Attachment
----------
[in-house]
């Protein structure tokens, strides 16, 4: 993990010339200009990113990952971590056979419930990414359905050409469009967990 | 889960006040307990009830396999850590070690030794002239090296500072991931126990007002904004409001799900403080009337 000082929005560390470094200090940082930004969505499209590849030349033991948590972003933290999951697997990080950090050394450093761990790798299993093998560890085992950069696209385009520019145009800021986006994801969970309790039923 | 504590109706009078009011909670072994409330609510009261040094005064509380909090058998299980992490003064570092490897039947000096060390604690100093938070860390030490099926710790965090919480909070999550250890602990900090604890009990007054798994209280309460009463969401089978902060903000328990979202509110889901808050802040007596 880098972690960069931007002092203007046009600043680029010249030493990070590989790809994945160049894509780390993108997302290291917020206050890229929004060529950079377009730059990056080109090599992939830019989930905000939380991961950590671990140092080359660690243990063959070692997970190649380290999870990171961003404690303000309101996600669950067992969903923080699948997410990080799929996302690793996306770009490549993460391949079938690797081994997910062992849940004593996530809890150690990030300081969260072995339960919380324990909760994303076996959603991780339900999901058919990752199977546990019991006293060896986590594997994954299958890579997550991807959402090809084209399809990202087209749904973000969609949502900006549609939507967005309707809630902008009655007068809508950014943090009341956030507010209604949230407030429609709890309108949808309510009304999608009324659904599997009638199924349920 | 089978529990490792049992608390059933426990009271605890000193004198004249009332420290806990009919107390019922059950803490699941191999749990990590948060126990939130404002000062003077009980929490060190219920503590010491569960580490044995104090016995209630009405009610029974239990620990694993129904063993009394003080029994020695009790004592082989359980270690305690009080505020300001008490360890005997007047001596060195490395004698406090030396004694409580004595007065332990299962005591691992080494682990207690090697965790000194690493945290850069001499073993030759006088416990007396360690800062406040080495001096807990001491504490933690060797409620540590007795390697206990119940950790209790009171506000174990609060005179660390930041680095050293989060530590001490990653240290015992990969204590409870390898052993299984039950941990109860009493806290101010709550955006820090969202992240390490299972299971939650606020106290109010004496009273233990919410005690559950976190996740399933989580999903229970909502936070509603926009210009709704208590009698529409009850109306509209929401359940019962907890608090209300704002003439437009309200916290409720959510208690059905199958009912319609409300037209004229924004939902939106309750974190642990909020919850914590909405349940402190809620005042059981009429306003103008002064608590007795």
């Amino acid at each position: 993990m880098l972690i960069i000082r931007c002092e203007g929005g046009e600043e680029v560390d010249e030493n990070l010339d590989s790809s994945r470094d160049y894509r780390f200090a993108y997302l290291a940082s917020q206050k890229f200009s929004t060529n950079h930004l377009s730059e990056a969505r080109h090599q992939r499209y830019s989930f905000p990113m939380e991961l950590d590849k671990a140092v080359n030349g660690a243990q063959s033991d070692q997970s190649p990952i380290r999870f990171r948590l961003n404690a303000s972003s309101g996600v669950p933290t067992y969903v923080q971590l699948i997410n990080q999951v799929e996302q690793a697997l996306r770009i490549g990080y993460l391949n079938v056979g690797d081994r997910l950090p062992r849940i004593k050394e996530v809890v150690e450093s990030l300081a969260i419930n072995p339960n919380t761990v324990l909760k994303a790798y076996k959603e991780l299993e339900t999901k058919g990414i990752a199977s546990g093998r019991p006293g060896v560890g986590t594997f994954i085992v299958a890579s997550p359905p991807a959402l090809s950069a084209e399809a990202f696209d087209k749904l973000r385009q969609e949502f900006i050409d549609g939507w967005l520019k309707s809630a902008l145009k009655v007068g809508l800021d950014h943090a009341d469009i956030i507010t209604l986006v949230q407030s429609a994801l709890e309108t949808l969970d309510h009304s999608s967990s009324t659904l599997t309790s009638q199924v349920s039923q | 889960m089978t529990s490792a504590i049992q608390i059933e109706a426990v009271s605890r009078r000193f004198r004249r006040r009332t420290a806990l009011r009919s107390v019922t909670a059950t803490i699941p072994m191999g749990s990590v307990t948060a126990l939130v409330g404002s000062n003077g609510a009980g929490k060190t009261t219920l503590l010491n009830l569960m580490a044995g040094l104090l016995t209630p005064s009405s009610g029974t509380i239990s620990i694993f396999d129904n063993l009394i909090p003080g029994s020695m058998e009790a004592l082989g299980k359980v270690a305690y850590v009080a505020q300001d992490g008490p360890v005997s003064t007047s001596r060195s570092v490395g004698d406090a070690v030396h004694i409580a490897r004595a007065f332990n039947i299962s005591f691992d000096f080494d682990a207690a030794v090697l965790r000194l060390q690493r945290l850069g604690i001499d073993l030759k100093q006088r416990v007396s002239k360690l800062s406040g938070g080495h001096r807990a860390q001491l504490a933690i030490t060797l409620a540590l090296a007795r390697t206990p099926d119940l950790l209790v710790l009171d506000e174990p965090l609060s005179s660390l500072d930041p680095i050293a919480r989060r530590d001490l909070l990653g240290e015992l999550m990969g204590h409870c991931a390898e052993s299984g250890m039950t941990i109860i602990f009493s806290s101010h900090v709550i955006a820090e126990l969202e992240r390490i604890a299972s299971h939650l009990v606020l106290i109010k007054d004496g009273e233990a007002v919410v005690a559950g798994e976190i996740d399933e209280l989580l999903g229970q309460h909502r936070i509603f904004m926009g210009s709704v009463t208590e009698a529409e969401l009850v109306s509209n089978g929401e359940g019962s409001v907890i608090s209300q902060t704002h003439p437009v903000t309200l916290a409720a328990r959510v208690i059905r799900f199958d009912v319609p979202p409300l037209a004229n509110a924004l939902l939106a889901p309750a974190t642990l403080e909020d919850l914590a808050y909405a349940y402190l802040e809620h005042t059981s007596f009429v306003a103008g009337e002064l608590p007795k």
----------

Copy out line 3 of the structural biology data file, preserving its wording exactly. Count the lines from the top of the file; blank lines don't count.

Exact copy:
């Amino acid at each position: 993990m880098l972690i960069i000082r931007c002092e203007g929005g046009e600043e680029v560390d010249e030493n990070l010339d590989s790809s994945r470094d160049y894509r780390f200090a993108y997302l290291a940082s917020q206050k890229f200009s929004t060529n950079h930004l377009s730059e990056a969505r080109h090599q992939r499209y830019s989930f905000p990113m939380e991961l950590d590849k671990a140092v080359n030349g660690a243990q063959s033991d070692q997970s190649p990952i380290r999870f990171r948590l961003n404690a303000s972003s309101g996600v669950p933290t067992y969903v923080q971590l699948i997410n990080q999951v799929e996302q690793a697997l996306r770009i490549g990080y993460l391949n079938v056979g690797d081994r997910l950090p062992r849940i004593k050394e996530v809890v150690e450093s990030l300081a969260i419930n072995p339960n919380t761990v324990l909760k994303a790798y076996k959603e991780l299993e339900t999901k058919g990414i990752a199977s546990g093998r019991p006293g060896v560890g986590t594997f994954i085992v299958a890579s997550p359905p991807a959402l090809s950069a084209e399809a990202f696209d087209k749904l973000r385009q969609e949502f900006i050409d549609g939507w967005l520019k309707s809630a902008l145009k009655v007068g809508l800021d950014h943090a009341d469009i956030i507010t209604l986006v949230q407030s429609a994801l709890e309108t949808l969970d309510h009304s999608s967990s009324t659904l599997t309790s009638q199924v349920s039923q | 889960m089978t529990s490792a504590i049992q608390i059933e109706a426990v009271s605890r009078r000193f004198r004249r006040r009332t420290a806990l009011r009919s107390v019922t909670a059950t803490i699941p072994m191999g749990s990590v307990t948060a126990l939130v409330g404002s000062n003077g609510a009980g929490k060190t009261t219920l503590l010491n009830l569960m580490a044995g040094l104090l016995t209630p005064s009405s009610g029974t509380i239990s620990i694993f396999d129904n063993l009394i909090p003080g029994s020695m058998e009790a004592l082989g299980k359980v270690a305690y850590v009080a505020q300001d992490g008490p360890v005997s003064t007047s001596r060195s570092v490395g004698d406090a070690v030396h004694i409580a490897r004595a007065f332990n039947i299962s005591f691992d000096f080494d682990a207690a030794v090697l965790r000194l060390q690493r945290l850069g604690i001499d073993l030759k100093q006088r416990v007396s002239k360690l800062s406040g938070g080495h001096r807990a860390q001491l504490a933690i030490t060797l409620a540590l090296a007795r390697t206990p099926d119940l950790l209790v710790l009171d506000e174990p965090l609060s005179s660390l500072d930041p680095i050293a919480r989060r530590d001490l909070l990653g240290e015992l999550m990969g204590h409870c991931a390898e052993s299984g250890m039950t941990i109860i602990f009493s806290s101010h900090v709550i955006a820090e126990l969202e992240r390490i604890a299972s299971h939650l009990v606020l106290i109010k007054d004496g009273e233990a007002v919410v005690a559950g798994e976190i996740d399933e209280l989580l999903g229970q309460h909502r936070i509603f904004m926009g210009s709704v009463t208590e009698a529409e969401l009850v109306s509209n089978g929401e359940g019962s409001v907890i608090s209300q902060t704002h003439p437009v903000t309200l916290a409720a328990r959510v208690i059905r799900f199958d009912v319609p979202p409300l037209a004229n509110a924004l939902l939106a889901p309750a974190t642990l403080e909020d919850l914590a808050y909405a349940y402190l802040e809620h005042t059981s007596f009429v306003a103008g009337e002064l608590p007795k």